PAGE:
The past year was a disaster for much of the media business, and so far a recovery appears more of a wish than a reality.
Advertising revenue for the three major television networks skidded 6.9% in the first quarter of 1991, one of the worst slides on record. Business was also hurt by advertisers who pulled their commercials when the Gulf War erupted, network executives say.
Now some of that advertising is starting to find its way back, but it remains stuck below prewar levels. Robert Coen, senior vice president at the McCann-Erickson ad agency, said the comeback will occur in 1992 when the Olympics and political elections pump hundreds of millions of dollars into the advertising economy.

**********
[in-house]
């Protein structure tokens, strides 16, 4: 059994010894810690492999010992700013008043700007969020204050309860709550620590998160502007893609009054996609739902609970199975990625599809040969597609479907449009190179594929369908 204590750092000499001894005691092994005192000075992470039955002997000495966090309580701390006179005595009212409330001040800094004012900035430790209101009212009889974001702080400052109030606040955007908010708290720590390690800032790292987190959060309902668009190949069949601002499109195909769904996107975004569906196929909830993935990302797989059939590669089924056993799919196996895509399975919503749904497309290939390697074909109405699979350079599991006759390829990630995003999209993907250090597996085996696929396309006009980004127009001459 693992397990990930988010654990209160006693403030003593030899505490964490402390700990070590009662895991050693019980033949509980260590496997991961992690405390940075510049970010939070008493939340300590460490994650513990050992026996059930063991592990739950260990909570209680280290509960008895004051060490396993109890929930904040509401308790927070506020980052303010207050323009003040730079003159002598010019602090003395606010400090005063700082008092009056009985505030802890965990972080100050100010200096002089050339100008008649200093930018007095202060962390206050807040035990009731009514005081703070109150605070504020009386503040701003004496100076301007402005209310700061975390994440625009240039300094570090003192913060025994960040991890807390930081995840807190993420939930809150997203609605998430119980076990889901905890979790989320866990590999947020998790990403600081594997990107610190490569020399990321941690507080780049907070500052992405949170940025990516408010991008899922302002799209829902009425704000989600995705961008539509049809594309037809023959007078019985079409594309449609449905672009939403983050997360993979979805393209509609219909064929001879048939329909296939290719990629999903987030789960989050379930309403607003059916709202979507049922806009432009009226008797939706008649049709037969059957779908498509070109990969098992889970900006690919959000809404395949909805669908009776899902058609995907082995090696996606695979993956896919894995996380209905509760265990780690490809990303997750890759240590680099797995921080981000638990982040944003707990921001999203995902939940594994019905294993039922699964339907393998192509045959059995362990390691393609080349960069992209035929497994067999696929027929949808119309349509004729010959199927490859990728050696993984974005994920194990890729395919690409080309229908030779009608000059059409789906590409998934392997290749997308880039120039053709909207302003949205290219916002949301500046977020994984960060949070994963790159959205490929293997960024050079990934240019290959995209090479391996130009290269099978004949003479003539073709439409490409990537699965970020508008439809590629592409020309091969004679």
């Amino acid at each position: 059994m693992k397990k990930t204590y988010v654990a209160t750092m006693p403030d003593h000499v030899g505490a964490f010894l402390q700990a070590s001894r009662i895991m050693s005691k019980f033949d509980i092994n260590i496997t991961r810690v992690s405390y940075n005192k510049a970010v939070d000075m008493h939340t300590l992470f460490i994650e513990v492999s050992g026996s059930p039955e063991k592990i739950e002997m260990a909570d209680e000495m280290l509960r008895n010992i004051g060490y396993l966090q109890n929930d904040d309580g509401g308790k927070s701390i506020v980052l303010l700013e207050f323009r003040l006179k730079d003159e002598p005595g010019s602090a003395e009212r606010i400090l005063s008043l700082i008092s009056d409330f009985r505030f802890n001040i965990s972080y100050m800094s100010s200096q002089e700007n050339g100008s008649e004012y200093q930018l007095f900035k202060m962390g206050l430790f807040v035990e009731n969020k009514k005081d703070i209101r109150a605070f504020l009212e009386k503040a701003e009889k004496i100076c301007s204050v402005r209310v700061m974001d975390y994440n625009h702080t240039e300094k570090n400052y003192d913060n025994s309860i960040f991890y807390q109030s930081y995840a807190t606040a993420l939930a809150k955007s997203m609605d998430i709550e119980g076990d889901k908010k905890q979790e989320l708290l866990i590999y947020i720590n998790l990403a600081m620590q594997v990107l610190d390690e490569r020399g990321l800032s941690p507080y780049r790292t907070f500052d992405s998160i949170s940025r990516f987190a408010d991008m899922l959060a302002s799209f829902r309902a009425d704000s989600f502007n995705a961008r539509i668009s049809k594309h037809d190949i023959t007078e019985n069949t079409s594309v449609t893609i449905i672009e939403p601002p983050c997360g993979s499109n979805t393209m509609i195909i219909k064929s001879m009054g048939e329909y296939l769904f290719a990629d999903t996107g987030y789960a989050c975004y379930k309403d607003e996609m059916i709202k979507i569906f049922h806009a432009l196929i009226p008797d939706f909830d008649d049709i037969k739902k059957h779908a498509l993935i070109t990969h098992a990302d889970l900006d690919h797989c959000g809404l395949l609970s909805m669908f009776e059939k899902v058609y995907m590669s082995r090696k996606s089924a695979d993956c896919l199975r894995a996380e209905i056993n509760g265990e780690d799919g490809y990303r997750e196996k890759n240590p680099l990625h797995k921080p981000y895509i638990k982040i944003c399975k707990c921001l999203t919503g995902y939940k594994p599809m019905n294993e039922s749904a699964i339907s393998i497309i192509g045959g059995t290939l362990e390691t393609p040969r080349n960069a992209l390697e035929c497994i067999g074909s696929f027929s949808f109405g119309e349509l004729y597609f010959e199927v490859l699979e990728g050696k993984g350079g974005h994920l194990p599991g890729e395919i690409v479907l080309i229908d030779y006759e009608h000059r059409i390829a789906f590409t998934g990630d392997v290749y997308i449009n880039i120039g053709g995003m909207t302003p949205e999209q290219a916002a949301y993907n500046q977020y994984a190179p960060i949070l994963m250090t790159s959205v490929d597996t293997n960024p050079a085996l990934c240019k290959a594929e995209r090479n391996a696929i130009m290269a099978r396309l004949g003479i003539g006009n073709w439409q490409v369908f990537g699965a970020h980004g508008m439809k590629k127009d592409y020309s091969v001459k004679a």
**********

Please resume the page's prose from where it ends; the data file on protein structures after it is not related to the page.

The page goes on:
Publishers of newspapers and magazines were walloped even harder than television by the advertising slump, but still cling to hopes of a turnaround later this year. Magazine advertising revenue in recent months has been off 6% to 7% from the previous year. Newspaper ad revenues were down 6.9% in the first quarter, and many papers have reported double-digit declines.
"While the decline may have stopped, an upturn has not yet begun," said Robert F. Erburu, chairman of the American Newspaper Publishers Assn. and chairman of Times Mirror Co., which owns the Los Angeles Times.